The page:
With the last few attacks on SSL/TLS, it wasn’t just nasty old versions of Internet Explorer on Windows XP getting shut out of the web, it was non-browser apps that talked to HTTPS-based APIs. The Logjam attack meant that a lot of people upgraded their servers to not serve DH keypairs that are below 1024-bit. For most current day browsers, this was not an issue. Apple, Mozilla, Google, Microsoft and others released patches for their current browsers. Java 6 didn’t get a patch for a very long time. If you had a Java desktop app that consumed an HTTPS-based RESTful API which had patched Logjam, that broke with no graceful degradation, and the general solution was to upgrade to a new version of Java. On OS X, Java used to be distributed by Apple, albeit as something of a reluctant afterthought. Upgrading every desktop Java user on OS X was a bit of a faff. (My particular Java Logjam issue was with… JOSM, the Java OpenStreetMap editor.)

Postel’s Law giveth and it taketh away. One could give this kind of rather pedantic counterexample to Jeremy’s account of Postel’s Law and then conclude hastily “given how badly the web is at solving these security problems, the grass on the native apps side of the fence might just be a little bit greener and yummier”. Oh dear. Just you wait. When every app on a platform is basically reimplementing a site-specific client, you might actually get more fragility. Consider our recent vulnerabilities with SSL/TLS. After something like Logjam, the bat signal went out: fix your servers, fix your clients. On the server side, generally it meant changing a config file for Apache or Nginx in a fairly trivial way and then restarting the web server process. On the client side, it meant downloading a patch for Chrome or Firefox or Safari or whatever. That may have just been rolled into the general system update (Safari) or rolled into the release cycle (Chrome) without the end user even being aware of it. The long tail3 of slightly oddball stuff like Java desktop apps, which tends to affect enterprise users, assorted weirdos like me, and niche use cases, took a bit longer to fix.

If every (client-server) app4 that could be in a browser, in the case of a security fail, fixing all those apps would be as simple as fixing the browser (and the server, but that’s a separate issue). If everything were a native app, you have to hope they are all using the system-level implementations of things like HTTP, TLS and JSON parsing, otherwise you have a hell of a job keeping them secure after vulnerabilities. We already see things going on in native-app-land (Napland?) that would cause a browser to throw a big stonking error: user data being sent in cleartext rather than over TLS being more common than I care to think about. But the native app won’t scream and shout and say “this is a bad, very wrong, no good idea, stop it unless you really really really want to”, because the UI was developed by the person who created the security issue to start with.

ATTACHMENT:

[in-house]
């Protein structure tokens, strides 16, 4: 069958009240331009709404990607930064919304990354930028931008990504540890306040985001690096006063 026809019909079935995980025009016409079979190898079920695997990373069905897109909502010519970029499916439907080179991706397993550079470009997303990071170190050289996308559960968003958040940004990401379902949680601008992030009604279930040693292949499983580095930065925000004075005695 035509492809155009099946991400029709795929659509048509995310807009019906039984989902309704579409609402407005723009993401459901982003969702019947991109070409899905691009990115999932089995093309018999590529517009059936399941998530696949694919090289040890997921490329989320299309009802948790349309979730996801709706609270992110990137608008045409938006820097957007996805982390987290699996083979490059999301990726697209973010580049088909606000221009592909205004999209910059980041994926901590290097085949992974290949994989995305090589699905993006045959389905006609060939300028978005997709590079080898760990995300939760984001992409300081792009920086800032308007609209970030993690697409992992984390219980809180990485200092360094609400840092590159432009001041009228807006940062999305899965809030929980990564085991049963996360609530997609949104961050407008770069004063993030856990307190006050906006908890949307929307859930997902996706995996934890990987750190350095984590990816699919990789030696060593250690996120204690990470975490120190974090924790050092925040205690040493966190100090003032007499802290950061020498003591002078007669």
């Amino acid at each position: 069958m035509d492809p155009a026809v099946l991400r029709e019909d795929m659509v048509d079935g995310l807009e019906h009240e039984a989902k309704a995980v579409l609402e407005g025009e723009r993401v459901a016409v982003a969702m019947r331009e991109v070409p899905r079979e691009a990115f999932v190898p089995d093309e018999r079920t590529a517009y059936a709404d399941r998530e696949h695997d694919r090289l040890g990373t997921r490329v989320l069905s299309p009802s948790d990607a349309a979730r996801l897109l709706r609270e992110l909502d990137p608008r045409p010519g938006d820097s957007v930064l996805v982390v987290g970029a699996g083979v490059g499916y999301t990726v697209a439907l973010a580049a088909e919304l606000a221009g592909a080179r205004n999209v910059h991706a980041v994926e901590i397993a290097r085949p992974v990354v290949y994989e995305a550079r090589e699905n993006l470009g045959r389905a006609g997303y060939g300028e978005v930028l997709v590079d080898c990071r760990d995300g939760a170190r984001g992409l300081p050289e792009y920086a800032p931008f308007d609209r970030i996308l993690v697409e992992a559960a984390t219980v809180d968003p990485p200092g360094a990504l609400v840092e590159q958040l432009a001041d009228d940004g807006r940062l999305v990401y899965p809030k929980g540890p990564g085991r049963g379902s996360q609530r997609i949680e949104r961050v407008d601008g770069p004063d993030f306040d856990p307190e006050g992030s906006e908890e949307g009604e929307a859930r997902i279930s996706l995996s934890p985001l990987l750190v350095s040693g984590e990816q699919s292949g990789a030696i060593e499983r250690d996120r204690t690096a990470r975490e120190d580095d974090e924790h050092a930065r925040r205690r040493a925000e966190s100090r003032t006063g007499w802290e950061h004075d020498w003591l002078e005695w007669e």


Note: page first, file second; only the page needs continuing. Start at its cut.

The downside to Postel’s Law5 is sometimes the graceful degradation is pretty damn graceless. Sadly, the least graceful degradation is often security-related. The web might still be better at mitigating those than all but the most attentive native app developers, or not. Browser manufacturers may be better at enforcing security policies retroactively than app stores, or they might not. We shall have to wait and see.

The Web is a hot mess.

But we still love it.

  1. Sausage typing: if it looks like a sausage, and tastes like a sausage, try not to think about what it really is.

  2. At risk of giving technical backing to rising reactionary movements, perhaps the modern day variation of Postel’s Law might be: “Be conservative in what you send, and be liberal in what you accept, to the degree that you can avoid catastrophic security failures.”

  3. Wow, it’s been a long time since we talked about them…

  4. Let’s leave aside the semantics of what is or isn’t an app. Incidentally, I was in a pub the other day and saw a few minutes of a football game. There was a big advert during the game from a major UK retail brand that said “DOWNLOAD THE [brand name] APP”. Why? I don’t know. We are back at the ghastly “VISIT OUR WEBSITE, WE WON’T TELL YOU WHY” stage with native mobile apps. I’m waiting for a soft drink brand to exhort me to download their app for no reason on the side of a bottle.